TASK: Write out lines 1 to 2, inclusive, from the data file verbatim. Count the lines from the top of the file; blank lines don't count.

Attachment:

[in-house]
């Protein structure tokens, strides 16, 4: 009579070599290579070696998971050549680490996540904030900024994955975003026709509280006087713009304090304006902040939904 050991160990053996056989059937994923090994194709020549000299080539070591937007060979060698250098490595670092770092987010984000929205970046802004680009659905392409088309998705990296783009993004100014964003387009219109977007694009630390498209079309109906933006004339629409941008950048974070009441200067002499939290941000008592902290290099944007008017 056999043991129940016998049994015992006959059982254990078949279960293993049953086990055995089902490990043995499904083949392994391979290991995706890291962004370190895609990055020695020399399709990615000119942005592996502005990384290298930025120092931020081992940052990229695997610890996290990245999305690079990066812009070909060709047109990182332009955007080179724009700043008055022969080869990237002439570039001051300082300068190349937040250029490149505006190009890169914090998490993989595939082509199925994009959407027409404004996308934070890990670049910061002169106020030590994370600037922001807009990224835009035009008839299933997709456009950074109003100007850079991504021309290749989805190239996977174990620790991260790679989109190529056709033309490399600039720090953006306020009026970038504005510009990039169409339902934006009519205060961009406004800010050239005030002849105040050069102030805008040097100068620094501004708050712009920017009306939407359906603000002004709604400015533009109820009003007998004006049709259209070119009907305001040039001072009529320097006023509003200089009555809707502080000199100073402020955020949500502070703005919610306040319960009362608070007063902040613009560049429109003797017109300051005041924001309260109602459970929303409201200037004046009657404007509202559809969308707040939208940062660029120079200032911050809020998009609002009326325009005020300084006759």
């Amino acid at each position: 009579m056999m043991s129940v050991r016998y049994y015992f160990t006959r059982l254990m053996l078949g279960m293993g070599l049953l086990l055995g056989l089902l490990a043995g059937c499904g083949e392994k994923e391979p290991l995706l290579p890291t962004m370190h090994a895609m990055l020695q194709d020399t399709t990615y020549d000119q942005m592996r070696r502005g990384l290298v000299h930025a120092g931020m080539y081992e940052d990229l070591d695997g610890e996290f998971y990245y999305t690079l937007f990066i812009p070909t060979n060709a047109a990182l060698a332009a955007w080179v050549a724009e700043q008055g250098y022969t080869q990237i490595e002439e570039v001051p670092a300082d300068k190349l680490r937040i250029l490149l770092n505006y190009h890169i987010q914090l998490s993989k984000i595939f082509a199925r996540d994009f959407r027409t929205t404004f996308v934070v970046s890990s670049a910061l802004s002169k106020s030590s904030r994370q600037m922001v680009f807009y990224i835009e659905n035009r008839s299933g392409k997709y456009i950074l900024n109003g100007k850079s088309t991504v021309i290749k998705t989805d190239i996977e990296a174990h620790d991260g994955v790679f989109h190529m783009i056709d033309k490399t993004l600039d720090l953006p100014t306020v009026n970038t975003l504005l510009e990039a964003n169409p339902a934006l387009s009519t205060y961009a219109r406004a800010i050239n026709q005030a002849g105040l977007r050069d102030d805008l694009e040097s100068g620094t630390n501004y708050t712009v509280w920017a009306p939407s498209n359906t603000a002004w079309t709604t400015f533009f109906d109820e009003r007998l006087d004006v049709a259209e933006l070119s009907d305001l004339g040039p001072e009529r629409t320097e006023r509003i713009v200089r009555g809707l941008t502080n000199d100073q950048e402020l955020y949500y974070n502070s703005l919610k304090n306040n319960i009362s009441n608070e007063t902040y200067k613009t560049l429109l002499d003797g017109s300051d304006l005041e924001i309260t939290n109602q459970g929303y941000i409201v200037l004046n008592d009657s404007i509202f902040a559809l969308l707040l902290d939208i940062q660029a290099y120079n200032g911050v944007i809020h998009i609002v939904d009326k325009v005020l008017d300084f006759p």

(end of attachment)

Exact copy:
[in-house]
């Protein structure tokens, strides 16, 4: 009579070599290579070696998971050549680490996540904030900024994955975003026709509280006087713009304090304006902040939904 050991160990053996056989059937994923090994194709020549000299080539070591937007060979060698250098490595670092770092987010984000929205970046802004680009659905392409088309998705990296783009993004100014964003387009219109977007694009630390498209079309109906933006004339629409941008950048974070009441200067002499939290941000008592902290290099944007008017 056999043991129940016998049994015992006959059982254990078949279960293993049953086990055995089902490990043995499904083949392994391979290991995706890291962004370190895609990055020695020399399709990615000119942005592996502005990384290298930025120092931020081992940052990229695997610890996290990245999305690079990066812009070909060709047109990182332009955007080179724009700043008055022969080869990237002439570039001051300082300068190349937040250029490149505006190009890169914090998490993989595939082509199925994009959407027409404004996308934070890990670049910061002169106020030590994370600037922001807009990224835009035009008839299933997709456009950074109003100007850079991504021309290749989805190239996977174990620790991260790679989109190529056709033309490399600039720090953006306020009026970038504005510009990039169409339902934006009519205060961009406004800010050239005030002849105040050069102030805008040097100068620094501004708050712009920017009306939407359906603000002004709604400015533009109820009003007998004006049709259209070119009907305001040039001072009529320097006023509003200089009555809707502080000199100073402020955020949500502070703005919610306040319960009362608070007063902040613009560049429109003797017109300051005041924001309260109602459970929303409201200037004046009657404007509202559809969308707040939208940062660029120079200032911050809020998009609002009326325009005020300084006759």